Not A Great Day

Today was not a great day for me. Stomach upset dominated.

“Do you want to go to the doctor?” Helaine asked.

Not that bad. But after a while the discomfort becomes cumulative. A little tummy gurgling becomes the proverbial straw that breaks the camel’s back.

Here’s my weird realization of the afternoon: None of my pain these past few months is actually from my cancer!

I walked into the hospital for my Whipple feeling better than I had in years. They fixed that.

I’ve had a bunch of procedures, major abdominal surgery, dozens of blood draws and sticky EKG tabs on my somewhat hairy chest. Each one hurts, some more than others. I am feeling the product of doctors and medicine, not my cancer.

You have to accept this fact if you’re going to participate. If you want to live longer you have to play with some pain. So far there’s been none beyond my ability to cope. I know I wear my bad days on my sleeve which is unfair to my family.

Helaine did a back-of-envelope calculation at dinner. If all goes well my chemo/radiation/chemo should end by May. I’ll still needed to be tested on a regular basis but things should calm down. Pancreatic cancer treatment never really ends.

In 50 years will we look back at my treatment the way we look at blood letting and leeches today?

The Schedule Is Set

My treatment moves along. Next step chemo. I start next Wednesday in Newport Beach.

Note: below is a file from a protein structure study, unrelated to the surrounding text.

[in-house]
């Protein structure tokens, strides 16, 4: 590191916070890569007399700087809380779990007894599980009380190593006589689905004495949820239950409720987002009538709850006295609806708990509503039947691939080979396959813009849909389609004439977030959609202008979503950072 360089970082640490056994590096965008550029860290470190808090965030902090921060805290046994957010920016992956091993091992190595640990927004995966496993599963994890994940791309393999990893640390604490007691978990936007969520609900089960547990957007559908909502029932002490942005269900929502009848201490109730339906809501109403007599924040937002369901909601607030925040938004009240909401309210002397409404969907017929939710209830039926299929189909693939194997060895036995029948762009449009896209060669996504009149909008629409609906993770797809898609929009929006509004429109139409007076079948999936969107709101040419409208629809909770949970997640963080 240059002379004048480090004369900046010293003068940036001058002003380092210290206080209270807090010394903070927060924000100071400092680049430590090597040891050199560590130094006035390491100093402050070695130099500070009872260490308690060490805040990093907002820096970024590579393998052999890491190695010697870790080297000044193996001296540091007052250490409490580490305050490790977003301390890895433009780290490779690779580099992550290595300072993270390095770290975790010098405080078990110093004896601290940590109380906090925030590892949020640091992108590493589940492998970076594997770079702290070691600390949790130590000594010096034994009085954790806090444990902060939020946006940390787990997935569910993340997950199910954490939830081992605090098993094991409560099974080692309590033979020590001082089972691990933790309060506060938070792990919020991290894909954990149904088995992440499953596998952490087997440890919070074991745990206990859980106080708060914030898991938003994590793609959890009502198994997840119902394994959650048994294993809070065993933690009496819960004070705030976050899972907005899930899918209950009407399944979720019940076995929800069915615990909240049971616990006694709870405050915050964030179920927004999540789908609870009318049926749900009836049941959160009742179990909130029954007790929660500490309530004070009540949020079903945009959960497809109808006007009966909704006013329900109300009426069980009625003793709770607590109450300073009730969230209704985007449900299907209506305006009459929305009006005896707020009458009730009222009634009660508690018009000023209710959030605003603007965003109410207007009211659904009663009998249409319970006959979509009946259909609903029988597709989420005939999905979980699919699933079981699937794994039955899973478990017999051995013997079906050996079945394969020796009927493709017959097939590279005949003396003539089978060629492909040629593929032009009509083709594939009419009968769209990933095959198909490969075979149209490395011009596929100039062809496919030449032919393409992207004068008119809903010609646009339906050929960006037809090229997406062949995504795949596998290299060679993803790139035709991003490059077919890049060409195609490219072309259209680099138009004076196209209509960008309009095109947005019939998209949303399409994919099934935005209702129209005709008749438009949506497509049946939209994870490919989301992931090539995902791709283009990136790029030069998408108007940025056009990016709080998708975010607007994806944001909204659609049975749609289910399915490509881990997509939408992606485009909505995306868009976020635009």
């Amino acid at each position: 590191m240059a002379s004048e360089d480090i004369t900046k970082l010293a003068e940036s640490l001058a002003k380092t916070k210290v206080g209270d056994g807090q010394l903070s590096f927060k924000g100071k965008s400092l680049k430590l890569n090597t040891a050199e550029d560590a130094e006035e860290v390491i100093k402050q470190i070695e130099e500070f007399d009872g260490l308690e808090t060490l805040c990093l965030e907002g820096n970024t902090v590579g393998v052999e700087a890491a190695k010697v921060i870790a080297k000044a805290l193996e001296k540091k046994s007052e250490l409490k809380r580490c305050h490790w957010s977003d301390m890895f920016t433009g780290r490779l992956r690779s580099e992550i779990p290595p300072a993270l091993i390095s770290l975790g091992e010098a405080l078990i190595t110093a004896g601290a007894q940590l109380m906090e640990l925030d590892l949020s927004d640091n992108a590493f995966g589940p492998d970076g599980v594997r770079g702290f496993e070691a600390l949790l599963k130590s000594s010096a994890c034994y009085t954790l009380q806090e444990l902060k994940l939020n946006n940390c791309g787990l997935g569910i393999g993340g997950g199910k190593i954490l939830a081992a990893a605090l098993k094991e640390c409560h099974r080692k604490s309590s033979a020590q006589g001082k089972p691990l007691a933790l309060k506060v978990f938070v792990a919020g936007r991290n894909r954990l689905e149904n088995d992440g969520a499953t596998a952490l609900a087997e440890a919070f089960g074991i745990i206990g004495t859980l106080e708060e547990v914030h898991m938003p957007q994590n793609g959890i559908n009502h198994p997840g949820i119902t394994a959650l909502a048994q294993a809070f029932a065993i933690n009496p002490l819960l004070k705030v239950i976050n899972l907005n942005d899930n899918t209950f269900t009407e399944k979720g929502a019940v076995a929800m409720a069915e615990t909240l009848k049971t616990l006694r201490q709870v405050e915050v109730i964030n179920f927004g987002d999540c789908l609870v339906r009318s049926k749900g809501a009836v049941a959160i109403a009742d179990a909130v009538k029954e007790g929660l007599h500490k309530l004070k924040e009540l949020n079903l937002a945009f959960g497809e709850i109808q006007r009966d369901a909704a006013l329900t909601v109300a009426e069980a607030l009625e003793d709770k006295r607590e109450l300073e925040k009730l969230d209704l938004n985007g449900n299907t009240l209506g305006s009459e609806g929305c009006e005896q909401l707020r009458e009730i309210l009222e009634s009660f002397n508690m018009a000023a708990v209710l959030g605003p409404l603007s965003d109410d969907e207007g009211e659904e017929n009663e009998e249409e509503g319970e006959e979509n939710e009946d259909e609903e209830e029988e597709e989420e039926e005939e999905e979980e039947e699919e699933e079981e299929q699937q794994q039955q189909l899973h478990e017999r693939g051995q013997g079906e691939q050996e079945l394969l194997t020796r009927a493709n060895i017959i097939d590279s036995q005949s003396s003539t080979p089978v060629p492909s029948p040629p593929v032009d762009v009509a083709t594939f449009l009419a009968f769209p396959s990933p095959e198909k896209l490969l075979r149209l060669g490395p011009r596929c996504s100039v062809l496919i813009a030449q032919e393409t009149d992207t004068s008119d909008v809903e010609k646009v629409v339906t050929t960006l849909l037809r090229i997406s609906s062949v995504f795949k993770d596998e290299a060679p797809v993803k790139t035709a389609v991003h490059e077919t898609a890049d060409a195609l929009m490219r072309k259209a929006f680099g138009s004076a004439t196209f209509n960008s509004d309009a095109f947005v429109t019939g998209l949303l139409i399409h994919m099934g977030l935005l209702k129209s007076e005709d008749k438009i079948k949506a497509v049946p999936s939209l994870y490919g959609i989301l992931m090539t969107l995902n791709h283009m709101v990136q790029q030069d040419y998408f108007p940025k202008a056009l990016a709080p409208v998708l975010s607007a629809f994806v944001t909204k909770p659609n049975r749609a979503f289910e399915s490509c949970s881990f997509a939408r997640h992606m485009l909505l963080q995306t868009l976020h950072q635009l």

The standard chemo drug for pancreatic cancer is Gemzar. It is supposed to stop the growth and spread of cancer cells. Gemzar is administered by infusion, meaning it’s dripped right into my bloodstream. Considering my recent history it’s likely I’ll tolerate Gemzar well. That would be huge.

The surgically implanted port I got Friday will be my chemotherapy point-of-entry. It should save time and pain.

I’ll have four 1.5 hour sessions over six weeks plus a few extra injections, tests and exams. My calendar’s full until January! We’re in serious medicine here. It demands commitment. Having cancer is a fulltime job.

Chemo is followed by daily radiation for six weeks followed by another round of chemo. All together these treatments cover six months. I guess I won’t be traveling a lot.

My Head Is Buried In The Sand

webcam-toy-photo2

Tuesday night will mark a full week since I last watched TV news. My online reading has been limited to tech sites. On TV it’s Book Talk on C-Span2 or random sports.

I know what’s happened. I am powerless to change the outcome.

This is the way our country works. It’s the bargain we all agree to. It has to be accepted. Whether it pleases me or not isn’t important.

The next few months will be interesting. I’m not sure “Trump = Republican Party” in a meaningful way. He and they will clash.

He will be watched like a hawk, but not right now. Now my head is buried in the sand with my fingers in my ears while I hum.

Great Neighbors

unnamed

We live in a family neighborhood. Helaine and I are empty nesters, but we thought having kids around would keep us young. It has.

Our neighborhood is filled with exquisitely wonderful children of every shade. It’s in a place like Irvine where you realize what immigrants bring to our country and how welcoming Americans can be.

When word of my cancer got out to the neighbors their kids responded with hand drawn cards and posters. They delivered them and this group hug around a month ago.

hugs

I put the cards in a corner. Kept safely, but out-of-sight. Steffie had a better idea.

She’s brightened my studio by dedicating this corner to the beautiful and inspiring artwork of the neighbor kids. It turned out really nice. Now it can inspire me every day.